The information transmission properties of single, de-efferented primary muscle-spindle afferents from the hind limb of the cat were investigated. The gastrocnemius medialis muscle was stretched randomly while recording spike trains from several muscle-spindle afferents in the dorsal root. Two classes of input stimuli were used: (i) Gaussian noise with band-limited flat spectrum, and (ii) Gaussian noise with a more "naturalistic" 1/fn spectrum. The "reconstruction" method was used to calculate a lower bound to the information rate (in bits per second) between the muscle spindles and the spinal cord. Results show that in response to the flat-spectrum input, primary muscle-spindle afferents transfer information mainly about high frequencies, carrying 2.12 bits/spike. In response to naturalistic-spectrum inputs, primary muscle-spindle afferents transfer information about both low and high frequencies, with "spiking efficiency" increasing to 2.67 bits/spike. A simple muscle-spindle simulation model was analyzed with the same method, emphasizing the important part played by the intrafusal fiber mechanical properties in information transmission.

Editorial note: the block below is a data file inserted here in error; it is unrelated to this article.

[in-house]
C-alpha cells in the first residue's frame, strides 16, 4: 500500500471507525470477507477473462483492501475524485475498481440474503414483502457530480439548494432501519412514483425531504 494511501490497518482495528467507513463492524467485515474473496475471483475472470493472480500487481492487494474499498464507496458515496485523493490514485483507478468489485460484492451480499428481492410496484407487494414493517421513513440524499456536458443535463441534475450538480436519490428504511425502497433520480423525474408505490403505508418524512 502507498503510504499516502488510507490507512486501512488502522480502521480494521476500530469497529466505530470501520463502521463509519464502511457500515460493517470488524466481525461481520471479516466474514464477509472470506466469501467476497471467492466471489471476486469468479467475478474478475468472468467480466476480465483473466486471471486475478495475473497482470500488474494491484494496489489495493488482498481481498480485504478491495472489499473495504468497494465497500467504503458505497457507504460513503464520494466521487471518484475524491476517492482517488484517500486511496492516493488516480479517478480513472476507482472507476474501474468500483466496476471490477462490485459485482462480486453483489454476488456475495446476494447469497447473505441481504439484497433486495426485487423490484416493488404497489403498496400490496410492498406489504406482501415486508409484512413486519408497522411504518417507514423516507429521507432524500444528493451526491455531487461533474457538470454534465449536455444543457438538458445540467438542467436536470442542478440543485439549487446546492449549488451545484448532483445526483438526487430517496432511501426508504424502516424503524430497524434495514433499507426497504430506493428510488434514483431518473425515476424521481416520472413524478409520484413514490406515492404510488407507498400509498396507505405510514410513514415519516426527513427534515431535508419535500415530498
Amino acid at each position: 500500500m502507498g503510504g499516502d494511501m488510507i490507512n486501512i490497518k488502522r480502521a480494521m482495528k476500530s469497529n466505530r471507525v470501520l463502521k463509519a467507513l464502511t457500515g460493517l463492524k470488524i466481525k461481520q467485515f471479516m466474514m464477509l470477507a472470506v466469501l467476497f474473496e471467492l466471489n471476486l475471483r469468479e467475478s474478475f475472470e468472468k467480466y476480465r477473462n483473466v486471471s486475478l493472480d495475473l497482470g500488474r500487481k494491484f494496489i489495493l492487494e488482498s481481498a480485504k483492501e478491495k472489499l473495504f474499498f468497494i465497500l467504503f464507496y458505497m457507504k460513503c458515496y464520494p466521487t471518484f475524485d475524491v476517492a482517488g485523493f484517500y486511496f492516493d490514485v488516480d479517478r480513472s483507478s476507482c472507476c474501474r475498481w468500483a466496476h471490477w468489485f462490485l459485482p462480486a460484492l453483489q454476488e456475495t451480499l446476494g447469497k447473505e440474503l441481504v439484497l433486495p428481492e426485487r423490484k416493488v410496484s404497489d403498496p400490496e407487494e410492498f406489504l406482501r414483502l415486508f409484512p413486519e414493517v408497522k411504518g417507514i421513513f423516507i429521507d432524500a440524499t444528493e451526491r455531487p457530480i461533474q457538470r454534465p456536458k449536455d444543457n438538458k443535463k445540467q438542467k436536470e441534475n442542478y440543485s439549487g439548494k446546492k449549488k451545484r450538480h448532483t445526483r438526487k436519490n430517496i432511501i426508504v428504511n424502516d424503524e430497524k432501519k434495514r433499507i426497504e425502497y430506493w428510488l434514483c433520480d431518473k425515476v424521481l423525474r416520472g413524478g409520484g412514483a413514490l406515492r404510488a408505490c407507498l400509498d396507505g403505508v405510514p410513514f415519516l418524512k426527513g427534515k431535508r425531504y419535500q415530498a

ASJC Scopus subject areas
- Computer Science(all)